By Stuart Gaffney and John Lewis –

Stanley, Rodolfo, Antonio, Darryl, Angel, Luis, Cory, Tevin, Deonka, Simon, Leroy, Mercedez, Peter, Juan, Paul, Frank, Miguel, Javier, Jason, Eddie, Anthony, Christopher, Alejandro, Brenda, Gilberto, Juan, Akyra, Luis, Geraldo, Eric, Joel, Jean Carlos, Enrique, Jean, Xavier, Christopher, Yilmary, Edward, Shane, Martin, Jonathan, Juan, Luis, Franky, Jerry.

This is the name of the 49 mostly Latinx members of the LGBTIQ community who were senselessly murdered in the early morning hours of June 12, 2016 in the Pulse Nightclub in Orlando. When we visited the Pulse Memorial 18 months ago, we saw beautiful photos of all of these valued members of our community. They were out on a Saturday night at the Pulse, a place they thought was safe to relax, dance and just be themselves, as a lone gunman with a SIG Sauer MCX semi-automatic rifle and was armed with a 9mm Glock 17 semi-automatic pistol, opened fire, killing them and wounding 53 others. This week marks the fifth anniversary of the massacre. It remains the deadliest hate crime committed by a single individual in American history.

Jennifer, Serena, Dustin, Brenda, Giselle, Tamara, Michelle, Fabiola, Hilary, Leticia, Shakira, Felycya, Isabelle, Samantha, Sabrina, Nicole, Matthew, Francesca, Monique, Maria, Alexa, Ali, Vanessa, Isadora, Stephanie, Valeria, Anushka, Paloma, Kelly, Daniela, Naomi, Lexi, Dominique, Mira, Sasha, Natasha, Juliana, Katherine, Melody, Manuela, Rhyanna, Leona, Tiffany, Marilyn, Eduarda, Marcia, Brandy, Mateus, Pablo, Britany.

These are just the names of a few of the hundreds of transgender people, mostly colored people, who were murdered in the last year alone. They came from as far away as Arkansas, Brazil, France, India, Mexico, Pakistan, Ohio, Puerto Rico, and New York City. They lost their lives because they had the courage to live true to themselves.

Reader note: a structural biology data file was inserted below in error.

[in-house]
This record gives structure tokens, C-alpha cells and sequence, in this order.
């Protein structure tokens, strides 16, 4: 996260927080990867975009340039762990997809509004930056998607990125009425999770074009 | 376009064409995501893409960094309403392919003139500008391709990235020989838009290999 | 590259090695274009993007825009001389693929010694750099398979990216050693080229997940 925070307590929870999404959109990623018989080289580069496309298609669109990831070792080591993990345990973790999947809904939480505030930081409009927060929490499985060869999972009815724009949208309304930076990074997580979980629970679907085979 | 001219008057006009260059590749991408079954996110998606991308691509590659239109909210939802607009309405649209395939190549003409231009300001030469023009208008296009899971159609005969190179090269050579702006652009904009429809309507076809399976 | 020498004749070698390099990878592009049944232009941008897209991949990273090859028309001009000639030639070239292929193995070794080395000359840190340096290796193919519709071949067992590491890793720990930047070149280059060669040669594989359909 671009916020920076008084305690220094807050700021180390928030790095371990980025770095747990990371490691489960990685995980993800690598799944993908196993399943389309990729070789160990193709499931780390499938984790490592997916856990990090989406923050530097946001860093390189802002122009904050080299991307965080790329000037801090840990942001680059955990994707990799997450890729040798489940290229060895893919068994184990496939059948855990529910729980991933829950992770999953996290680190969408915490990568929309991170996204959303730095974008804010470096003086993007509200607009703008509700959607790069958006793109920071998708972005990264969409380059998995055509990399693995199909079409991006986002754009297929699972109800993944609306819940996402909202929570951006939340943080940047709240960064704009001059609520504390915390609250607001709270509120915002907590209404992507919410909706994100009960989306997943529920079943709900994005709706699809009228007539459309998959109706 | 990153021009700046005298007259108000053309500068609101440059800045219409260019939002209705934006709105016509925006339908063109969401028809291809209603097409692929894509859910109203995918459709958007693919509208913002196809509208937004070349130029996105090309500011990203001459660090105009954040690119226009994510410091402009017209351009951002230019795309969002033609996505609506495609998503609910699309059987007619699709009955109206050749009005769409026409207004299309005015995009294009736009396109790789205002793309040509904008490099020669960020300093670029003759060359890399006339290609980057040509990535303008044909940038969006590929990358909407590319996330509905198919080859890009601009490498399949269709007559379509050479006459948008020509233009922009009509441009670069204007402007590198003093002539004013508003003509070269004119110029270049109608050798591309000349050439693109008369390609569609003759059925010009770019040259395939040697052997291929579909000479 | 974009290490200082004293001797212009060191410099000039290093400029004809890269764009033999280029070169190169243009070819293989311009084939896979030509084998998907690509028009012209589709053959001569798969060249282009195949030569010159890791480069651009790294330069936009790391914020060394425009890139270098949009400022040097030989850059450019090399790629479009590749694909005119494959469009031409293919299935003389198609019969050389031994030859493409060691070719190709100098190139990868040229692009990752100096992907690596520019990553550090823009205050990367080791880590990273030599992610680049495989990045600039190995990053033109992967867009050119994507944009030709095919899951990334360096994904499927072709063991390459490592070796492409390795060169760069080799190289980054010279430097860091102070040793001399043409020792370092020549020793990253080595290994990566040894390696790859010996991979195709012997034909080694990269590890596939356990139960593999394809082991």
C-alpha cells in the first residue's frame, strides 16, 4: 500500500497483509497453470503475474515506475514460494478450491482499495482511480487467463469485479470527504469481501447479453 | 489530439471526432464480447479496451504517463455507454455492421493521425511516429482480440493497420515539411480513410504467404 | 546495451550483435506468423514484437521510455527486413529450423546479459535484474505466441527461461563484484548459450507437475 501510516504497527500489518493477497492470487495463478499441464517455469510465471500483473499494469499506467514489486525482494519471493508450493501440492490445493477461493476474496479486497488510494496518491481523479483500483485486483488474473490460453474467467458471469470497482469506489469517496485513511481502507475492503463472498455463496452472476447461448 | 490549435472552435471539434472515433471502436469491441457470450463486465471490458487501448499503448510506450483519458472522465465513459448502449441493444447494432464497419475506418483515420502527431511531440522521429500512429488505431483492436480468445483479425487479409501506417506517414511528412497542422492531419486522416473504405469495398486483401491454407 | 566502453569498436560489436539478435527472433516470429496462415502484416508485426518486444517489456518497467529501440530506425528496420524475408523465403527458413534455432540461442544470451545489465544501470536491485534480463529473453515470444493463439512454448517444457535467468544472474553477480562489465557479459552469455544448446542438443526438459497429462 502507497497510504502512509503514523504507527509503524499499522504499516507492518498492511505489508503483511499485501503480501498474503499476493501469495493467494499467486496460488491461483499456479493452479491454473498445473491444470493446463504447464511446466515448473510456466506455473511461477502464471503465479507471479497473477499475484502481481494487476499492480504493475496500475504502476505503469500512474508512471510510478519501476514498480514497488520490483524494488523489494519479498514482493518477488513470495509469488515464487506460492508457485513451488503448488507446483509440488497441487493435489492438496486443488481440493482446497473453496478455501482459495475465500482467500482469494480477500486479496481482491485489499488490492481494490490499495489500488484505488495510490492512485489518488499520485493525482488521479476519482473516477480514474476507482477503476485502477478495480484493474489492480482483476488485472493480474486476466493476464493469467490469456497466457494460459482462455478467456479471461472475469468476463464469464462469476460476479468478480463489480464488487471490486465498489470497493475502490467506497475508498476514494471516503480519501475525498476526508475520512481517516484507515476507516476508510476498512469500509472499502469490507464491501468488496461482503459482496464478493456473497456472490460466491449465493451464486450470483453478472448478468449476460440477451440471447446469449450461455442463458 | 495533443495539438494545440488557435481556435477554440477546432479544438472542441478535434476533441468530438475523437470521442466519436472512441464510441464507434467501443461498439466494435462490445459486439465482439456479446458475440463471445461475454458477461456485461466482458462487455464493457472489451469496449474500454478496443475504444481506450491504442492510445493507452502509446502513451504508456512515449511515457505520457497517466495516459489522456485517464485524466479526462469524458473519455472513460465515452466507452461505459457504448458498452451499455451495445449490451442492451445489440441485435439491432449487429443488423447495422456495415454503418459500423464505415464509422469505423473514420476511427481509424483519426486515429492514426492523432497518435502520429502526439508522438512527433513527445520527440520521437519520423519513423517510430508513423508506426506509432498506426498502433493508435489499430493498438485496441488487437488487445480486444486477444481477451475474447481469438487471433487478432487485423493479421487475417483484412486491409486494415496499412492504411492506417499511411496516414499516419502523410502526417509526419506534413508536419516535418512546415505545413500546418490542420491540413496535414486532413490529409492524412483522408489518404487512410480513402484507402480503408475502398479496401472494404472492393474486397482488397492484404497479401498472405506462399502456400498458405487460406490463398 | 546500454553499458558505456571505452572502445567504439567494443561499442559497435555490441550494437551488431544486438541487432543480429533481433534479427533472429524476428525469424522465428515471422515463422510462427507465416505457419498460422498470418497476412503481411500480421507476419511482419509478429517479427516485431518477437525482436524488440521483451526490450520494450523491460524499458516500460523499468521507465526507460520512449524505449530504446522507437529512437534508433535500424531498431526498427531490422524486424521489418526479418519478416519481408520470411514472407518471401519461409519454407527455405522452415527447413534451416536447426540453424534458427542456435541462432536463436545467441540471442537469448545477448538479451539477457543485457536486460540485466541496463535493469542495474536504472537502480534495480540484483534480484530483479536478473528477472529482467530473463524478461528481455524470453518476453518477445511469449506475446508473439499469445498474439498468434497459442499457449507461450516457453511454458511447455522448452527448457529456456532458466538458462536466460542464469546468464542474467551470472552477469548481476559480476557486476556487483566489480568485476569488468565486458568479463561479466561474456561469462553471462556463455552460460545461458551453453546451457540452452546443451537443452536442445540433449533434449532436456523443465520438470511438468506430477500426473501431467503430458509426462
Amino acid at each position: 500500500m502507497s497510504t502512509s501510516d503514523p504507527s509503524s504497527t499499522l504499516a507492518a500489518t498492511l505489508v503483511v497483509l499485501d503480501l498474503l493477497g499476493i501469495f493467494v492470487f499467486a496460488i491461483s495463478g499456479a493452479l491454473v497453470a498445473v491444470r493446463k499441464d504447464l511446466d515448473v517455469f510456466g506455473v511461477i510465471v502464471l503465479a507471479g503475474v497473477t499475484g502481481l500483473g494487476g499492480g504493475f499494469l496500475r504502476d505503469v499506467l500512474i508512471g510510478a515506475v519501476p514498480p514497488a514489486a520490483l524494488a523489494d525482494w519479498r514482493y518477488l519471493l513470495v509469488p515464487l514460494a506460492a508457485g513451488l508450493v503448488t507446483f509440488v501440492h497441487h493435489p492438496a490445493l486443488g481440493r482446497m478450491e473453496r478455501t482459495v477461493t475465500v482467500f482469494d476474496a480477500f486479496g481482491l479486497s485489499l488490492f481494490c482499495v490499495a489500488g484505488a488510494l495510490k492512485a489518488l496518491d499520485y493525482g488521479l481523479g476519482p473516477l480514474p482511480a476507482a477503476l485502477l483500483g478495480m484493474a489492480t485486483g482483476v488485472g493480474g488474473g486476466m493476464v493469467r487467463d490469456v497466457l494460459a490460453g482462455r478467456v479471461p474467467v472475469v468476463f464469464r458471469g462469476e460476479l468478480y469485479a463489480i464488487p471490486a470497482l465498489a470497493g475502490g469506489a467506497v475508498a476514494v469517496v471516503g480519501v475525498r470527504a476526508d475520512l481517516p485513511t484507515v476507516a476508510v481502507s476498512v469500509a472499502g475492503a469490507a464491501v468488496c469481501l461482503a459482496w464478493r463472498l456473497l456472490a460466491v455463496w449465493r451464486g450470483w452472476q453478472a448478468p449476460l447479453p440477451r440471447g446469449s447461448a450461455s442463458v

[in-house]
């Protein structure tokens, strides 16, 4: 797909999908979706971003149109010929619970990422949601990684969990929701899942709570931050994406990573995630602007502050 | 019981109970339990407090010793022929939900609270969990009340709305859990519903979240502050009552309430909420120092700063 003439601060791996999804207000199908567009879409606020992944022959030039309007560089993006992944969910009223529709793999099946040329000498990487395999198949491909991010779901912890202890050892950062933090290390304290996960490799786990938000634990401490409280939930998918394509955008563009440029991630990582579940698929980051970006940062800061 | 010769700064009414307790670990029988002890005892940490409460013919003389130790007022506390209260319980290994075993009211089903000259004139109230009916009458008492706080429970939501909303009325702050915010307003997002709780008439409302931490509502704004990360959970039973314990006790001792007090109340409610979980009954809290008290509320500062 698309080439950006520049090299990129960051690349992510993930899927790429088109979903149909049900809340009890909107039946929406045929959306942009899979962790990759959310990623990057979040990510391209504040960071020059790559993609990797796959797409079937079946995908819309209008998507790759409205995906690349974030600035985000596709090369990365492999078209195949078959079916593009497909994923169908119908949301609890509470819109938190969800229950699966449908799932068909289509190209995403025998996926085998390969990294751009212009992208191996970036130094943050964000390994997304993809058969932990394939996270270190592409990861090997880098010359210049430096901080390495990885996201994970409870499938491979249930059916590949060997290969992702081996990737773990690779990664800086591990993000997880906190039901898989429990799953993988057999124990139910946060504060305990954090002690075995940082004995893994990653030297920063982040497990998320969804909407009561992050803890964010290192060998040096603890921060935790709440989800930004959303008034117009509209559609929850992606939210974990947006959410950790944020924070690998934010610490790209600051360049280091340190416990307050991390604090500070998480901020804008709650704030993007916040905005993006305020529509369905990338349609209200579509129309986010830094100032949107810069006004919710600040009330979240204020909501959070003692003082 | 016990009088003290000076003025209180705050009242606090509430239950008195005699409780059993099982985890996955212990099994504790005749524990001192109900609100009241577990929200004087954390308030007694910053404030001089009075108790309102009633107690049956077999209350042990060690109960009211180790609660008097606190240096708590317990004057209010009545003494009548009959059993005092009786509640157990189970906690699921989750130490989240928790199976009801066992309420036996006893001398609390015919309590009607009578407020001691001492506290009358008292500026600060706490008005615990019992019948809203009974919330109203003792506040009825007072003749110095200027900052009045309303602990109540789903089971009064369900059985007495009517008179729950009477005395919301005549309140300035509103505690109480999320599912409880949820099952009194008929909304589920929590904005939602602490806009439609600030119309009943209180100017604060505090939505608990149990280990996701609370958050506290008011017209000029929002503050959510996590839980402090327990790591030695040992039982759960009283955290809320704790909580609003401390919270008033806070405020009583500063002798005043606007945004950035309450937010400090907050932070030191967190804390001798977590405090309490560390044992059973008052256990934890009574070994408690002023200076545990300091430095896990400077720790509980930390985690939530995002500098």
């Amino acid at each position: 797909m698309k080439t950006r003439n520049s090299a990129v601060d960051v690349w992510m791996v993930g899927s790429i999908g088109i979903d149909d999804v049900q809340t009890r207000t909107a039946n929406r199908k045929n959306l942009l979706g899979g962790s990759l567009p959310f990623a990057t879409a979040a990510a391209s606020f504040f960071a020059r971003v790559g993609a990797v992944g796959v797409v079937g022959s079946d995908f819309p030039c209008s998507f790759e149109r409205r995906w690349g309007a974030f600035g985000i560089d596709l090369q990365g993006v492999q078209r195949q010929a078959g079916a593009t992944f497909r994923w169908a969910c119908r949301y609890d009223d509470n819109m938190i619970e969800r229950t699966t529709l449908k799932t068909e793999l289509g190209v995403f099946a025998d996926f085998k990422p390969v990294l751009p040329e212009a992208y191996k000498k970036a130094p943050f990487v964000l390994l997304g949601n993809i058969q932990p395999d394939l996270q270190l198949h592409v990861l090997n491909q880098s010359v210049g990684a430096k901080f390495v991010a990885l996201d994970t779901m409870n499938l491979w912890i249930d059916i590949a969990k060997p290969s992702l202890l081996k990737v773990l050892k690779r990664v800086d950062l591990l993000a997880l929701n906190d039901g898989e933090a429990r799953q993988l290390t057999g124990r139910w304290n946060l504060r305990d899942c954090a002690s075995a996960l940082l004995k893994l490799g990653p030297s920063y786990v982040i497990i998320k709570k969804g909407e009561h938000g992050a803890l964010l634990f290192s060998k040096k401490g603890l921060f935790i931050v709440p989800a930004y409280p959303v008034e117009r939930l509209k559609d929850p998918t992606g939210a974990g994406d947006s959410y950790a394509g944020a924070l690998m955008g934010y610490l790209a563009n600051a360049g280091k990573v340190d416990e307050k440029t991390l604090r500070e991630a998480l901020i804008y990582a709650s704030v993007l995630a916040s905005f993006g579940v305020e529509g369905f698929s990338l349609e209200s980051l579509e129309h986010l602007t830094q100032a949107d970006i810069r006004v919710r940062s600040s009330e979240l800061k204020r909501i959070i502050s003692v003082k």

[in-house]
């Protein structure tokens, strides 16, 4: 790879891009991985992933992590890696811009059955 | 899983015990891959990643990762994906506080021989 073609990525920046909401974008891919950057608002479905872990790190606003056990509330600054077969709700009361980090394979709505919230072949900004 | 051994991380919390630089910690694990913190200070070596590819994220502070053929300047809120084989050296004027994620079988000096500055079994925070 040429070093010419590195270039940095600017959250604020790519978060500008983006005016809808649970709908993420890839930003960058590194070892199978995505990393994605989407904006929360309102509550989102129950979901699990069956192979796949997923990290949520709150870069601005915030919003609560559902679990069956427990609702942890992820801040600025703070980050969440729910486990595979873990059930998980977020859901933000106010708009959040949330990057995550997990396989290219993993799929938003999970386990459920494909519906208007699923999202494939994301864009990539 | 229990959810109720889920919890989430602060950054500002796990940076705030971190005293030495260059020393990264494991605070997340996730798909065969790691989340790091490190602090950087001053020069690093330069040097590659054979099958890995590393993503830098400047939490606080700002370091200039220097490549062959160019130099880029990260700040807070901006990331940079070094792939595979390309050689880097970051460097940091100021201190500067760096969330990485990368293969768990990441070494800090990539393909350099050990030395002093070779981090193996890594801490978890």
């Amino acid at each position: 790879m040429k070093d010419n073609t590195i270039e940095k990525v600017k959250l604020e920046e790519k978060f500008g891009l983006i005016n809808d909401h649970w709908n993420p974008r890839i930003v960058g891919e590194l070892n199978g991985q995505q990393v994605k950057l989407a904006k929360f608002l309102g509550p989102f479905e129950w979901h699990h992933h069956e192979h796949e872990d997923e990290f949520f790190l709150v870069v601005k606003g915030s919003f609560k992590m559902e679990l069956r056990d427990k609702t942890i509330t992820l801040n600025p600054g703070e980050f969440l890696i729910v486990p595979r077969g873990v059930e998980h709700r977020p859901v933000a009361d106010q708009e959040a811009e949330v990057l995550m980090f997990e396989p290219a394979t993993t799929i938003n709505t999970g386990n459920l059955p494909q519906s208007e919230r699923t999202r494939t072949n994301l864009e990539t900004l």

We could add another name to the list of LGBTIQ people who died from hatred and gun violence: Harvey.

We remember Harvey Milk’s famous words recorded in 1978 on a tape that was to be played in the event of his murder: “If a bullet should get into my brain, that bullet shall destroy every closet door in the country.”

Pride Month is a celebration of the destruction of cabinet doors, whether we smack them in one fell swoop or close them quietly behind us as we break free. For us, it’s about being loud, strong, and happy, based on the relative safety of San Francisco and other places where we can raise our voices and be ourselves. For those of us who live in homes or communities where it is not safe to do so in public, pride can manifest itself through a strong inner strength and sense of wellbeing that refuses to embrace the beauty of our sexuality and our gender Lock expression in an inner closet. We refuse to figuratively become our own inner murderer, to give up our inner happiness and to give up hope.

A sunlit and faded trans rainbow flag at the Pulse Memorial reads, “Bullets can’t break our pride. More love, less hate. “

Since the nationwide victory over marriage equality in 2015, Republican and other anti-LGBTIQ political forces have carried out a cynical and unprecedented assault on the rights and freedoms of transgender people for their own political gain. They have turned to Americans’ relative lack of familiarity and understanding with trans- and gender-independent people because their previous attacks on LGB people are no longer resonating across much of the country. This orchestrated defamation and stigmatization of trans people is deadly, as evidenced by the record number of murders of trans people, especially trans women. And the dismal data shows that transphobia is a worldwide epidemic.

This new awareness is what makes trans people particularly vulnerable right now, and together we must stand up for transgender rights and support trans people. But as we’ve seen with marriage equality and the broader LGBTIQ movement, breaking open closet doors over time leads to more love, dignity, and respect – and civil rights.

Even if this year, like last year, the COVID-19 pandemic is preventing us from appearing in the millions on Market Street as usual, Pride remains a time for us to enjoy the beauty and joy of being LGBTIQ together and to agree for everything Get involved We can prevent hateful violence from stealing even more lives from our community. Happy Pride Month – let’s keep changing the world!

Stuart Gaffney and John Lewis together were plaintiffs in the California case for equal marriage rights ruled in 2008 by the California Supreme Court for over three decades. Her leadership in the grassroots organization Marriage Equality USA helped make same-sex marriages legal nationwide in 2015.

Published June 10, 2021